The influence of the tide is strongest in shallow water, particularly estuarine, bay and harbour habitats, and also around islands and reefs which ‘squeeze’ the tide through narrow channels.


You'll notice the water levels especially around the coastline.

Tide affects deep water fishing too, dictating where fish hold in relation to structure and concentrating food in eddies (circular movement of water that causes a small whirlpool) and upwellings (deeper nutrient rich water pushed to the surface).

In harbours, estuaries and along surf beaches many desirable fish species move into very shallow areas that dry out at low tide, feeding on invertebrates, molluscs, crustaceans and baitfish. To a lesser extent, the same thing happens along rocky shorelines.

As the tide ebbs (goes out), these fish move back into deeper water. In harbours and estuaries, it’s often possible to intercept the fish. Check for guts and channels in estuaries and harbours. These are deeper areas where water is still flowing when the surrounding areas are dry or very shallow. These areas can be impassable so a great place intercept fish as they move in our out with the tide.


You'll notice tidal movement most in estuaries,  harbours & seaside

You'll notice tidal movement most in estuaries, harbours & seaside

However, some locations, especially in deep water, may only be practical to fish at slack water because lots of tidal flow make it impossible to get baits or lures down to the fish.

The strength of the current influences how much weight you’ll use on your fishing rigs. More tidal current usually means a heavier weight. Adjust your sinker weight to compensate for changes in current strength throughout the tidal cycle.



Teardrop Sinkers

Positioning using the tides

Determining where fish are holding in relation to the current (tide) is important for fishing success, whether fishing at anchor or drifting.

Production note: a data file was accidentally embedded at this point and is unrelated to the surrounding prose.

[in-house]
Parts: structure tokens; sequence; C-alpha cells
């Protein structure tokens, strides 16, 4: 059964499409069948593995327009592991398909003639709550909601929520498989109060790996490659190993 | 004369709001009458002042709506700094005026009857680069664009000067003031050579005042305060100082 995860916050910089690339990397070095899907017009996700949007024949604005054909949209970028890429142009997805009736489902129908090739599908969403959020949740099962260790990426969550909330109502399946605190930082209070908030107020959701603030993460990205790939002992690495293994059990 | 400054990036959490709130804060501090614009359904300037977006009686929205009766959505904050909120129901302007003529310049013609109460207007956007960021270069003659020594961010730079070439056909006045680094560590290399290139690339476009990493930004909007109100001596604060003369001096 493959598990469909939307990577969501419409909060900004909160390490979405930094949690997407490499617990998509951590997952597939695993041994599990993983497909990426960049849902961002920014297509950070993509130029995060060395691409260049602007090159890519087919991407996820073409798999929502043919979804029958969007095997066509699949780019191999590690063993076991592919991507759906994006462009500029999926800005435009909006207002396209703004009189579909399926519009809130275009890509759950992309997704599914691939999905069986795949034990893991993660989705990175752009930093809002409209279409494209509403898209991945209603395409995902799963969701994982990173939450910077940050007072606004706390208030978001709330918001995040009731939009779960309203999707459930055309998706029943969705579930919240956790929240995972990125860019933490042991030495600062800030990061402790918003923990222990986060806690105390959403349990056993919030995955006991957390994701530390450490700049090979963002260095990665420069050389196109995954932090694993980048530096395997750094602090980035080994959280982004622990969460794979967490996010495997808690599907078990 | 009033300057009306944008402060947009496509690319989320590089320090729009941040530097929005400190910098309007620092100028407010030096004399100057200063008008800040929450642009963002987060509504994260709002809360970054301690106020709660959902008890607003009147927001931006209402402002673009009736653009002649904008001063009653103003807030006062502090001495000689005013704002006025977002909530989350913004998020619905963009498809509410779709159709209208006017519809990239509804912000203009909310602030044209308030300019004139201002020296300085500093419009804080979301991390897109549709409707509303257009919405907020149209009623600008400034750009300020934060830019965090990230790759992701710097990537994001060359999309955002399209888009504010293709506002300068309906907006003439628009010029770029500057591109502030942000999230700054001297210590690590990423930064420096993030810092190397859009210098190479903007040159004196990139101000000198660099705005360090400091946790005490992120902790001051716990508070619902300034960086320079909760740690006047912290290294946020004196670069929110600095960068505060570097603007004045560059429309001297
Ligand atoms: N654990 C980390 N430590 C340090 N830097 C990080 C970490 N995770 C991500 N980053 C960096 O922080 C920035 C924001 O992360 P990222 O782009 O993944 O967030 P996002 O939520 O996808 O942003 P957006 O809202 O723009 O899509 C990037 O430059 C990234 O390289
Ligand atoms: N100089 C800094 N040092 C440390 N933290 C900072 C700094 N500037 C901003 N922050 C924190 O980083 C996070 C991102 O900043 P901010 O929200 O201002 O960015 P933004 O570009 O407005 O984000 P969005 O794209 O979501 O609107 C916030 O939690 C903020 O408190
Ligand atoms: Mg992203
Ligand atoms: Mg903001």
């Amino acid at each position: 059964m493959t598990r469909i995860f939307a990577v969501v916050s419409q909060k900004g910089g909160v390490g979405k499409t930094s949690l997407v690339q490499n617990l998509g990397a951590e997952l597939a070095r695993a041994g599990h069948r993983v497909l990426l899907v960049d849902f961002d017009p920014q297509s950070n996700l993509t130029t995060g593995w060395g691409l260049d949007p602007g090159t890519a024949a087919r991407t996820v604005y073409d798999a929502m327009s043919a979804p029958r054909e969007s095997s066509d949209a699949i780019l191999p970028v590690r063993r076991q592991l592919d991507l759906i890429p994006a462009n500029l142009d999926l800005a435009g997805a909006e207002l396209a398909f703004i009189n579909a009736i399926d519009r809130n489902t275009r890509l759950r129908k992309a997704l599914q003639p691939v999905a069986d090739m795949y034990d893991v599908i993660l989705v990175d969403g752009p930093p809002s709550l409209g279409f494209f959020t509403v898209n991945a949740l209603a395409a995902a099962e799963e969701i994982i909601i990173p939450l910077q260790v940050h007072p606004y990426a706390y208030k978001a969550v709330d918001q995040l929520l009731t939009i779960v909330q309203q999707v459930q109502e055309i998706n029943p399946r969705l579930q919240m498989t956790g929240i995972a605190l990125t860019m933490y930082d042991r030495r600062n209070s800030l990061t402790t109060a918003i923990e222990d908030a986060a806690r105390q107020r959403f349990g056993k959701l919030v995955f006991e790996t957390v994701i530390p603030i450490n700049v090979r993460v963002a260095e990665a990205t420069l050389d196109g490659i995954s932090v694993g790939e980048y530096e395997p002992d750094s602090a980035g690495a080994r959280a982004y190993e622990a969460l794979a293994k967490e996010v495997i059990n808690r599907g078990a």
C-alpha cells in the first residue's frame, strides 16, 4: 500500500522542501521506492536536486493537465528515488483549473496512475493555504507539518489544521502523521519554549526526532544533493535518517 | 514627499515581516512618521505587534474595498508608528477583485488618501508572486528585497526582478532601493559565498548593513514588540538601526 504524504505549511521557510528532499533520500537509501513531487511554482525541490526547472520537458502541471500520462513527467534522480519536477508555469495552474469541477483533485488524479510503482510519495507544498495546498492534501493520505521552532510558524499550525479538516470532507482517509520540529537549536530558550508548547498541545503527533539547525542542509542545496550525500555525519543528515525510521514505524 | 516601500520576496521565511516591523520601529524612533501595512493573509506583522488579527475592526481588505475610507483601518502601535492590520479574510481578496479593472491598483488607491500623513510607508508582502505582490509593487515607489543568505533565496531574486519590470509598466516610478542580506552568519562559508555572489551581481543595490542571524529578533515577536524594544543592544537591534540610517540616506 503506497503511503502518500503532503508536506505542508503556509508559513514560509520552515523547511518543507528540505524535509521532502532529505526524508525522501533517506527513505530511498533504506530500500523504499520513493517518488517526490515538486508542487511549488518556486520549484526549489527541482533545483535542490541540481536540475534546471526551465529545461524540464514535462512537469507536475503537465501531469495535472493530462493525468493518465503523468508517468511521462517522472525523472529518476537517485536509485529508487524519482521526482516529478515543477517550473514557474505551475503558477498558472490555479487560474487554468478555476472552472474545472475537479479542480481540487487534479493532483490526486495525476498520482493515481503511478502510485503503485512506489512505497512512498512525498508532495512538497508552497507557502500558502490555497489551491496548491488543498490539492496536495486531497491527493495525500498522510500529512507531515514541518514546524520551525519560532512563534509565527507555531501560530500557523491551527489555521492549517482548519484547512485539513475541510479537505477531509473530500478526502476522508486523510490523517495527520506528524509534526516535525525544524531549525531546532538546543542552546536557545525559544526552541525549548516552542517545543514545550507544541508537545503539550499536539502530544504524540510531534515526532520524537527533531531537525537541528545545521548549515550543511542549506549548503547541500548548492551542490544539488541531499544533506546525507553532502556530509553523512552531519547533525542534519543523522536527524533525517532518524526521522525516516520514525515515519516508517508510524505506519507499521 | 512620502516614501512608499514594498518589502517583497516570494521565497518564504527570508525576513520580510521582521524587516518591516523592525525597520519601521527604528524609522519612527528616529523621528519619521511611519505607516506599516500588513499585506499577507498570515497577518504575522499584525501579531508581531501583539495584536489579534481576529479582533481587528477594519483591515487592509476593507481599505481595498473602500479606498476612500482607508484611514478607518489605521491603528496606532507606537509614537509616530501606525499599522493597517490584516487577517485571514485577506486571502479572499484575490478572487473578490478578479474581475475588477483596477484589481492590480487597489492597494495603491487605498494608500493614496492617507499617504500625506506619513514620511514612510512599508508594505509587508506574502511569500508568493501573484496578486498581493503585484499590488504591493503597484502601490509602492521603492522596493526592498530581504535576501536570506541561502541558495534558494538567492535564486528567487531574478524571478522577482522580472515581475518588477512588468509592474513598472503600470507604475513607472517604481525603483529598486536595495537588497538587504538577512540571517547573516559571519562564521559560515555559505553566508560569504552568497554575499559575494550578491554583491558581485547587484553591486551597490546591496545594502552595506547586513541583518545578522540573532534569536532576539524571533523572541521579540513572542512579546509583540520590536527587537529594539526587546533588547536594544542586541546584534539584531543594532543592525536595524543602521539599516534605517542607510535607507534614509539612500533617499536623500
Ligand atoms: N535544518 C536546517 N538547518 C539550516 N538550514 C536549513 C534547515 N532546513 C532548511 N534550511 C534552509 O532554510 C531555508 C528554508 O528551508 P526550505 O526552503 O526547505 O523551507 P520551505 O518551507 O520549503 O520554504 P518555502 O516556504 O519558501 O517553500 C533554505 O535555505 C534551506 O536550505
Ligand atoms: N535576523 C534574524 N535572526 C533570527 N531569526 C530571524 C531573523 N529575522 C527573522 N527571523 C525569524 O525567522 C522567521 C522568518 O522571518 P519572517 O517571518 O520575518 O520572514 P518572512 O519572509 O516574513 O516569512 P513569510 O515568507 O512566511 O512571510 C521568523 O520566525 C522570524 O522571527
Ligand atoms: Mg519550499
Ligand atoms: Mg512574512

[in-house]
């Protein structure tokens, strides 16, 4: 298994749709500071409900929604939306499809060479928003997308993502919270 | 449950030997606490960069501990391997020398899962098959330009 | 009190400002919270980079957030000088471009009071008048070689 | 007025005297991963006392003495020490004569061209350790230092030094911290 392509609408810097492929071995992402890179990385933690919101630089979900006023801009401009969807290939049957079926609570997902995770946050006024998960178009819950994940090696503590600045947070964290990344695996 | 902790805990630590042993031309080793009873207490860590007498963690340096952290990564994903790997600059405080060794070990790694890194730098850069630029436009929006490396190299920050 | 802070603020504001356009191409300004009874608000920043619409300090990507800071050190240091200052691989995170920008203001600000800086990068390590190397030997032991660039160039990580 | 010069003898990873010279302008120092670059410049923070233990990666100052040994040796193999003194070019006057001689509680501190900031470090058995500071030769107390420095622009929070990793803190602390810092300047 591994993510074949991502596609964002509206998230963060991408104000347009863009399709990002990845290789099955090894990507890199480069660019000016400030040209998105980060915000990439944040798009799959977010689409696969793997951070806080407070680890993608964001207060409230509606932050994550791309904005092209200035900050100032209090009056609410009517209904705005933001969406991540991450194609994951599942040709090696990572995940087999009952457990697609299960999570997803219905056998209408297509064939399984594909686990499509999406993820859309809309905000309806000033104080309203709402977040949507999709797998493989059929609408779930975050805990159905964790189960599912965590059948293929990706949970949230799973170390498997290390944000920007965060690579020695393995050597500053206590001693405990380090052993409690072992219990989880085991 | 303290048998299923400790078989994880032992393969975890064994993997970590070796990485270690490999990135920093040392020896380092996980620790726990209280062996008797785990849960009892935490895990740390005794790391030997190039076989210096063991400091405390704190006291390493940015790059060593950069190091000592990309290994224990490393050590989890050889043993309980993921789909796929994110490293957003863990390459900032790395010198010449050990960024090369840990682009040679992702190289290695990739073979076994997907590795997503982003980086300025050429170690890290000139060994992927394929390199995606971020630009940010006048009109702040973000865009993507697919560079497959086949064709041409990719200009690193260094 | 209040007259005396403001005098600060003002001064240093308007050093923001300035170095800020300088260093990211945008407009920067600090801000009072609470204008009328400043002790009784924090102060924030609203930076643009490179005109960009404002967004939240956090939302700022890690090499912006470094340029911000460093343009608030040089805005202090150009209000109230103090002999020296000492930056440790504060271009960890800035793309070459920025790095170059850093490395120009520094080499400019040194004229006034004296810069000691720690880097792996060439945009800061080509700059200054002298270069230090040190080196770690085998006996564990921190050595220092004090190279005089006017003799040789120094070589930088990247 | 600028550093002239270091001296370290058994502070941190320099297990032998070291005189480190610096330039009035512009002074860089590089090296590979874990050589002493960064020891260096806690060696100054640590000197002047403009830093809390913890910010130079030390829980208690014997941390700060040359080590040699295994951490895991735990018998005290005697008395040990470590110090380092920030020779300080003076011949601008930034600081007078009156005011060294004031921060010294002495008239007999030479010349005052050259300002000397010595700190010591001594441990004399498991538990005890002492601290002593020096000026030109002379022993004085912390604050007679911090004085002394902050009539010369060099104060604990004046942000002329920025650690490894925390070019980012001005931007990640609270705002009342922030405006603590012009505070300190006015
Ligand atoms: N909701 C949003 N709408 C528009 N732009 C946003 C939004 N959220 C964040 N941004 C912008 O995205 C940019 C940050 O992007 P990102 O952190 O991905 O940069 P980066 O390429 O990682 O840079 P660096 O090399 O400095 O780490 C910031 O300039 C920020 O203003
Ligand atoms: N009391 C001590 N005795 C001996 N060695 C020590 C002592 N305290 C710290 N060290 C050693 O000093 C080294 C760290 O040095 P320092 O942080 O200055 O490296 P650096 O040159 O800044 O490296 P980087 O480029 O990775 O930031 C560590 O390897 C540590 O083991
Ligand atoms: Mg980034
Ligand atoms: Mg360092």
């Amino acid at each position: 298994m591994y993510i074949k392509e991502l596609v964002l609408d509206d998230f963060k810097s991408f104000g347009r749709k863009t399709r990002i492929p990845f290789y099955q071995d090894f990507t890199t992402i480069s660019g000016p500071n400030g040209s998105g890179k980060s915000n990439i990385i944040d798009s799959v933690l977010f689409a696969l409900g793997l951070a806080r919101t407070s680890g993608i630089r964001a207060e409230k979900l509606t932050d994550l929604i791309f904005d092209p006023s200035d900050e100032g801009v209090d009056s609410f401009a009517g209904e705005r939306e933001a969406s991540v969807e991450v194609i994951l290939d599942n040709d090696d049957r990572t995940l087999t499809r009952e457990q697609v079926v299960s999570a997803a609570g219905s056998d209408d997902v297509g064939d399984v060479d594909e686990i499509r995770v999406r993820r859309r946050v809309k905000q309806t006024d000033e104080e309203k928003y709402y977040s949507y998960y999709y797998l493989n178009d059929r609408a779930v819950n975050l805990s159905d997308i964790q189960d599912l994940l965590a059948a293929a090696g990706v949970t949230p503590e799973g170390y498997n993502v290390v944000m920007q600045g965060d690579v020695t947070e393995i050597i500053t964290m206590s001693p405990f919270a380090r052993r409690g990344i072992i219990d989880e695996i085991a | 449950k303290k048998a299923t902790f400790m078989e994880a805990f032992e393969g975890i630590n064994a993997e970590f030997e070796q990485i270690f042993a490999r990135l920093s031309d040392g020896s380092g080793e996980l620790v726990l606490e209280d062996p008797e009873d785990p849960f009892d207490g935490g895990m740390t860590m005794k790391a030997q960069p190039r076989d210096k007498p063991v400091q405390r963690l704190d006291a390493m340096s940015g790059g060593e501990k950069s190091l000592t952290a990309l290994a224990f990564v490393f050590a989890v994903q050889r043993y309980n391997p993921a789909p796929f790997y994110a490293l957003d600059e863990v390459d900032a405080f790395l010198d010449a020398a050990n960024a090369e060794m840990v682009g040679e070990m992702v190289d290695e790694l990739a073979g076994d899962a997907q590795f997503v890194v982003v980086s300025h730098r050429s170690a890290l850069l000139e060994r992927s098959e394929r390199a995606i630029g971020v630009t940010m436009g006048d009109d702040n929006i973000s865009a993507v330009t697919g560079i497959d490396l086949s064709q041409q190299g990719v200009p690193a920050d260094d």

Use your fish finder to locate concentrations of bait and schools of fish. Determine whether they are holding up-tide or down-tide of structure, or off to one side, and position the boat so you can fish to them.

Be prepared to move the boat until you get the positioning right. Also be aware that fish may aggregate well away from structure where an eddy (a circular movement of water causing a small whirlpool) concentrates food.


Bottom structure & fish on sounder

Bottom structure & fish on sounder

Spots and fishing

Be prepared to move with the tide: when it turns the fish will almost certainly relocate. A fishing spot may produce results only at certain points in the tide.  For example you may consistently catch fish at a particular spot at low tide, but not high tide.

Taking note (mental or otherwise) of the tides when you're fishing a particular spot will help you see patterns in the success of a spot. You may discover new spots you just didn't know fished well at those tides.

So when you've got your tides sussed, another thing to think about is the moon phases and bite times . Another natural element that can play a big part.

Move as the tide changes


Strayline fishing with bait, squid